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Is the Comptia A+ Certificate Worth Doing For A Programmer?

Discussion in 'A+' started by xty, Jan 26, 2014.

  1. xty

    xty New Member

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    Hello,

    I am currently on my 2nd year of university studying Software Engineering. I was wondering if i apply for the comptia A+ certificate, can it be of a benefit for my future IT career path especially in the programming field as a software engineer, or rather the certificate will be of just plain knowledge for myself?

    Can the comptia A+ or even the N+ or the S+ be of any beneficial for a programmer? And has any programmer who you may know or even you, who ever attempted to do a degree in software engineering and the comptia A+ ?

    Can the Software Eng. degree and the Comptia A+ certificate complements each other?

    Thanks for reading and helping me out with your answers,
    J
     
  2. wagnerk
    Highly Decorated Member Award

    wagnerk aka kitkatninja Moderator

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    The following answers are just my own opinions...

    It would be more of knowledge for yourself (but won't hurt even if you do stick with the software engineering route). It will also help if you decide to change to support.

    A couple here have them, who are programmers. Personally (outside this forum), the programmers that I know don't.

    Yes. However just remember that the A+, Network+ and the Security+ certifications have to be maintained/renewed every 3 years and these certs aren't cheap (even the educational prices).

    Personally, I would use that money instead for the entry level programming certs that are out there to reflect the languages that I'm studying, eg MTA Developer track and/or MTA Database track from Microsoft, the oracle/MySQL developer track or the JAVA certification track. If your end goal is software engineering.
     
    Last edited: Jan 26, 2014
    Certifications: CITP, PGCert, BSc, HNC, LCGI, PTLLS, MCT, MCITP, MCTS, MCSE, MCSA:M, MCSA, MCDST, MCP, MTA, MCAS, MOS (Master), A+, N+, S+, ACA, VCA, etc... & 2nd Degree Black Belt
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  3. xty

    xty New Member

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    Thanks for the reply wagnerk
     
  4. dmarsh

    dmarsh Terabyte Poster

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    No A+ certification is not necessary, knowing your hardware can be helpful for a lot of reasons however depending on what type of programs you are writing.
     
    Certifications: CITP, BSc, HND, SCJP, SCJD, SCWCD, SCBCD, SCEA, N+, Sec+, Proj+, Server+, Linux+, MCTS, MCPD, MCSA, MCITP, CCDH
  5. shadowwebs

    shadowwebs Megabyte Poster Forum Leader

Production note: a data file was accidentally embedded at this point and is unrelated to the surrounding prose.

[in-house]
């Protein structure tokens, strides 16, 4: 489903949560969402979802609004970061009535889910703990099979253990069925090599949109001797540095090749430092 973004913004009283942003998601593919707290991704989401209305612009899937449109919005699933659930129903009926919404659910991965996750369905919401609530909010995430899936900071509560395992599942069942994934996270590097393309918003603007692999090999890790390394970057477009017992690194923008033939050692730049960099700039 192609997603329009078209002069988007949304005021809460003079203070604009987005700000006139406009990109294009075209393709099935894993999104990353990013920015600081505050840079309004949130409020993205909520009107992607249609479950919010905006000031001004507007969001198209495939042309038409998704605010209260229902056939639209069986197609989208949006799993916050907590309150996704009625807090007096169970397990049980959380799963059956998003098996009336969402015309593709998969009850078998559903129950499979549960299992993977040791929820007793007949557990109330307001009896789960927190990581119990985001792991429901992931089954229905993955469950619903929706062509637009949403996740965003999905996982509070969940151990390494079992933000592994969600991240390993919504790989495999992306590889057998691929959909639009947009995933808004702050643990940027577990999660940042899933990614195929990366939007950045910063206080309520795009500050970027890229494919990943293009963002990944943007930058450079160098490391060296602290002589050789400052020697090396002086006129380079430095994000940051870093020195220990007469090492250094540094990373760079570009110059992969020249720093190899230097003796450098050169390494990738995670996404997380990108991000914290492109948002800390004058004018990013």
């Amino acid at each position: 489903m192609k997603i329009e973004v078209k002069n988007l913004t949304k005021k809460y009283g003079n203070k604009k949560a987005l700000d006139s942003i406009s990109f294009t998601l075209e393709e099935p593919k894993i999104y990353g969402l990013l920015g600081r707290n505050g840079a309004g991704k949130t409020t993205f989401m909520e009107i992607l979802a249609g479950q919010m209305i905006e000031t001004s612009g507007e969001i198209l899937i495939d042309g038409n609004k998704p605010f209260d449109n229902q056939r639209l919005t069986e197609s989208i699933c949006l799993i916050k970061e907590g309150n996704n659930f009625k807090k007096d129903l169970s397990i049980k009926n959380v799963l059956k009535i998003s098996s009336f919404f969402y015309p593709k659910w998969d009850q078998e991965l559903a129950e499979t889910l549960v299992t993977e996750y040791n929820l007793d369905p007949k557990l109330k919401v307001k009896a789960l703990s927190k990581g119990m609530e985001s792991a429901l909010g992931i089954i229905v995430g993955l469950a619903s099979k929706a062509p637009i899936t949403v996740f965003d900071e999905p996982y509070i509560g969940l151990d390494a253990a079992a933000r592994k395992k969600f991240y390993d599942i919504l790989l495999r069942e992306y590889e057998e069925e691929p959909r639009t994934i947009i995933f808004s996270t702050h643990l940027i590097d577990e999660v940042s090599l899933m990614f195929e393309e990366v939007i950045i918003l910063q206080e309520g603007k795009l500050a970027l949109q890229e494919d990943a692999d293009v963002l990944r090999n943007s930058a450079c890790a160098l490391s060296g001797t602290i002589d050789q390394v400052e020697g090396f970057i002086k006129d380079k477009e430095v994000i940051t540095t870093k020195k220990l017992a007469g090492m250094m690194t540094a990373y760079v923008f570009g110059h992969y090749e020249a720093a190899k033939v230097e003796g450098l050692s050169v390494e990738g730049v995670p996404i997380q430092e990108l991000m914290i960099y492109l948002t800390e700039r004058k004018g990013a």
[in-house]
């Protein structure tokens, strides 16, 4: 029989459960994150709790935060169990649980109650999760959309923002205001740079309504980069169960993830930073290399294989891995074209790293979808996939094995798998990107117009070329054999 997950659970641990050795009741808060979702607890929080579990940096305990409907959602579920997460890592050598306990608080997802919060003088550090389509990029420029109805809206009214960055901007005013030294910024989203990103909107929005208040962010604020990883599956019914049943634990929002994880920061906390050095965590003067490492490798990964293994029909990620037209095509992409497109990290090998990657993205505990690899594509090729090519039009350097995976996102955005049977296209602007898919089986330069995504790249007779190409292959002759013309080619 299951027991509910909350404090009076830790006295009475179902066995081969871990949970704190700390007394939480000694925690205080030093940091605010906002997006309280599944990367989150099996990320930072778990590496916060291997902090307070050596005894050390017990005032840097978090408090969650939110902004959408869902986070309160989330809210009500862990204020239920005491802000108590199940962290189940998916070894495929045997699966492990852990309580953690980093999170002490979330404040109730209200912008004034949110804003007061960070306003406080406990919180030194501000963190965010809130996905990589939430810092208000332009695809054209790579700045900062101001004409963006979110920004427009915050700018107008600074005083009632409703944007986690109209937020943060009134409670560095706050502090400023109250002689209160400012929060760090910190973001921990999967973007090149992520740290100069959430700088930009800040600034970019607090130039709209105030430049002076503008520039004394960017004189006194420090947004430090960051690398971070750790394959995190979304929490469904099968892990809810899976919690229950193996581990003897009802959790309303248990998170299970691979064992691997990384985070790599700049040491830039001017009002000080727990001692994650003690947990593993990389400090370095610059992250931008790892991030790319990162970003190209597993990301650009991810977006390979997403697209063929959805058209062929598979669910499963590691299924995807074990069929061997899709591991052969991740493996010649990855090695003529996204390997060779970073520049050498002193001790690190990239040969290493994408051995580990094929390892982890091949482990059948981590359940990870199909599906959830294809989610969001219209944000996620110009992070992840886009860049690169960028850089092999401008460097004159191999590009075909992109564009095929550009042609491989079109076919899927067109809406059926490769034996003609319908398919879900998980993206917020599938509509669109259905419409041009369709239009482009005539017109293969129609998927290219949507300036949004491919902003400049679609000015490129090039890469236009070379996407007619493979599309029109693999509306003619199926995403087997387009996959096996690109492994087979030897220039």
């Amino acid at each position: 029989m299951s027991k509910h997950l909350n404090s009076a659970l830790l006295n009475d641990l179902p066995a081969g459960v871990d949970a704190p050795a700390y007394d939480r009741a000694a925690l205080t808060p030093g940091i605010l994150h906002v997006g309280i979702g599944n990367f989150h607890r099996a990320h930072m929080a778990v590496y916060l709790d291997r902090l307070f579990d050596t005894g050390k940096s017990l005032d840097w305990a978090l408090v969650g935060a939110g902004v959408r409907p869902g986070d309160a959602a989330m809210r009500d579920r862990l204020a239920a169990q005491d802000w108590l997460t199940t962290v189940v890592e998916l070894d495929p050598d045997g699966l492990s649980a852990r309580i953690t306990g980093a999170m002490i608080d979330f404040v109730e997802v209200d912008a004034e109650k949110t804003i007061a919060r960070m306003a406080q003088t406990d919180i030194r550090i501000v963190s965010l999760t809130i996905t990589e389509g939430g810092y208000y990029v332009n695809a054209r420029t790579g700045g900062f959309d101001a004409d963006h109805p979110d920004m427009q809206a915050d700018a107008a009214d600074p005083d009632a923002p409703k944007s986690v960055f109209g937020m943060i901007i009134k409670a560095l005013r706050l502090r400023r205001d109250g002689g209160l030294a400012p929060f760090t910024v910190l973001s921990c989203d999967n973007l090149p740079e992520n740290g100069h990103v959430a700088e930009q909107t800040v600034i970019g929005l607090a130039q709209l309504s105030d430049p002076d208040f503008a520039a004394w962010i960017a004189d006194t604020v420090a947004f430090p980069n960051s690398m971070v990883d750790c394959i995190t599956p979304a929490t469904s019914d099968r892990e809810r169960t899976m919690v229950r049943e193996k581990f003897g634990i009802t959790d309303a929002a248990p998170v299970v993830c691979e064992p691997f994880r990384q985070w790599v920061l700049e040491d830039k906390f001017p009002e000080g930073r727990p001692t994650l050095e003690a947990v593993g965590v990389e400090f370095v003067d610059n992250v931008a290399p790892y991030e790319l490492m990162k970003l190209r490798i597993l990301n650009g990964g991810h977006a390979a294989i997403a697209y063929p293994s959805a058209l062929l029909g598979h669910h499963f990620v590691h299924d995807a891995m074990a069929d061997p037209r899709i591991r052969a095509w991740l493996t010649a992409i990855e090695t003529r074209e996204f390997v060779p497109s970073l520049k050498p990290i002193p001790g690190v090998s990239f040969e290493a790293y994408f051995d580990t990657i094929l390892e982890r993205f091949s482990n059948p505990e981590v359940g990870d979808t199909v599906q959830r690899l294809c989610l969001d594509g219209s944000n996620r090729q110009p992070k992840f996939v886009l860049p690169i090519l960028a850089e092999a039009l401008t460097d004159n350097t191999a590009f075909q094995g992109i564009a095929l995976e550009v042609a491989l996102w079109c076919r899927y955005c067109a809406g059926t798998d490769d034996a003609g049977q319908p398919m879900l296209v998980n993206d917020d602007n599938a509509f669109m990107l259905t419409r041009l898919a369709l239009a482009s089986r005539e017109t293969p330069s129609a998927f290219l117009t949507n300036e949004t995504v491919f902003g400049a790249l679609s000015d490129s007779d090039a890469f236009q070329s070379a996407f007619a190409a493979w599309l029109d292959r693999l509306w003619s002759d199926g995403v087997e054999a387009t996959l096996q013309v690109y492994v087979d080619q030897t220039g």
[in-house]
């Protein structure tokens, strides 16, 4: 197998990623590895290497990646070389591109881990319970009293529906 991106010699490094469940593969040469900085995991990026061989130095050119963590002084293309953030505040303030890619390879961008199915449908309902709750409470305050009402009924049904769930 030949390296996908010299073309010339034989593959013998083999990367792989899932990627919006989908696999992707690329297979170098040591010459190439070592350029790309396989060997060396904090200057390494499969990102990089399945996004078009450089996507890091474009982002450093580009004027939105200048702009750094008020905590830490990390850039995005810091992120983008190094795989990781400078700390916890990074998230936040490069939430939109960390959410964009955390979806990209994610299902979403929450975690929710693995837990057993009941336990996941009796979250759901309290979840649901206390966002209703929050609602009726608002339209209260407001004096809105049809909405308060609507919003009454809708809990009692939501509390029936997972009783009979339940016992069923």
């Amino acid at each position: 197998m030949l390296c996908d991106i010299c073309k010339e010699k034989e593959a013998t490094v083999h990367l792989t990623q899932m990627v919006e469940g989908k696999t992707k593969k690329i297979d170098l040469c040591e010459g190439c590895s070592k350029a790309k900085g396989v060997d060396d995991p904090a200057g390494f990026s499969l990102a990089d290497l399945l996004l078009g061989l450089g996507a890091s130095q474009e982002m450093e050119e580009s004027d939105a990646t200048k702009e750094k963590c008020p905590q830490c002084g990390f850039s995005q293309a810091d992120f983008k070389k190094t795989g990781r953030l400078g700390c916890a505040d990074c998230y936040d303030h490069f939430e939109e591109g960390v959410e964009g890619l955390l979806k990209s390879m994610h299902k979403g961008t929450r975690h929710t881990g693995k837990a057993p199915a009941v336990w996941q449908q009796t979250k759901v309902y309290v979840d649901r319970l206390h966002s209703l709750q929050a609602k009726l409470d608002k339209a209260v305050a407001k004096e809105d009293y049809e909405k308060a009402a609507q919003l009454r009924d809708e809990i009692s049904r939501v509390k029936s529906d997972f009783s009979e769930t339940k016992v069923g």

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    To respond to the title of your post directly, I think it's always worth having additional knowledge however it may not necessarily improve your programming skills... my reason for saying this is based on that I have the A+ and am already working as an IT Technician, on the side I enjoy programming but I do not feel that the A+ benefits any area of my programming as they are different areas of expertise.
     
    Certifications: compTIA A+, Apple Certified Technical Coordinator 10.10 (OS X Yosemite, Server and Support)
  6. dmarsh

    dmarsh Terabyte Poster

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    Knowing about memory hierachies and caches, cache lines, pages helps write efficient code.
    Knowing about sizes of pointers and address buses helps.
    Knowing roughly how long operations take, like register access, cache miss, main memory access, CPU to GPU transfer, disk access, network access etc, helps.
    The general architecture of a PC helps. Knowing which devices can work asynchronously, like NICs, GPU, CPU etc. The type of buses between devices and to a lesser degree the physical distances also has a bearing.
    Knowing about latencies, seek times, cache hits versus misses helps. Knowing about cache contention helps.
    Knowing about your OS at a fairly low level helps.
    Knowing about things like MTU's can help if designing network protocols.
    If writing device drivers, file systems, network protocols or a lot of other system software or middle-ware then knowing system architecture can be useful.
     
    Last edited: Feb 23, 2014
    Certifications: CITP, BSc, HND, SCJP, SCJD, SCWCD, SCBCD, SCEA, N+, Sec+, Proj+, Server+, Linux+, MCTS, MCPD, MCSA, MCITP, CCDH
  7. shadowwebs

    shadowwebs Megabyte Poster Forum Leader

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    sorry dmarsh, you are right... the areas I write code for is with web developments rather than standalone applications... I am going to be getting in to App Development at some point in the near future so will be looking at compatibility within the development then but not sure if the A+ can assist with development directly to answer the originating thread question.
     
    Certifications: compTIA A+, Apple Certified Technical Coordinator 10.10 (OS X Yosemite, Server and Support)

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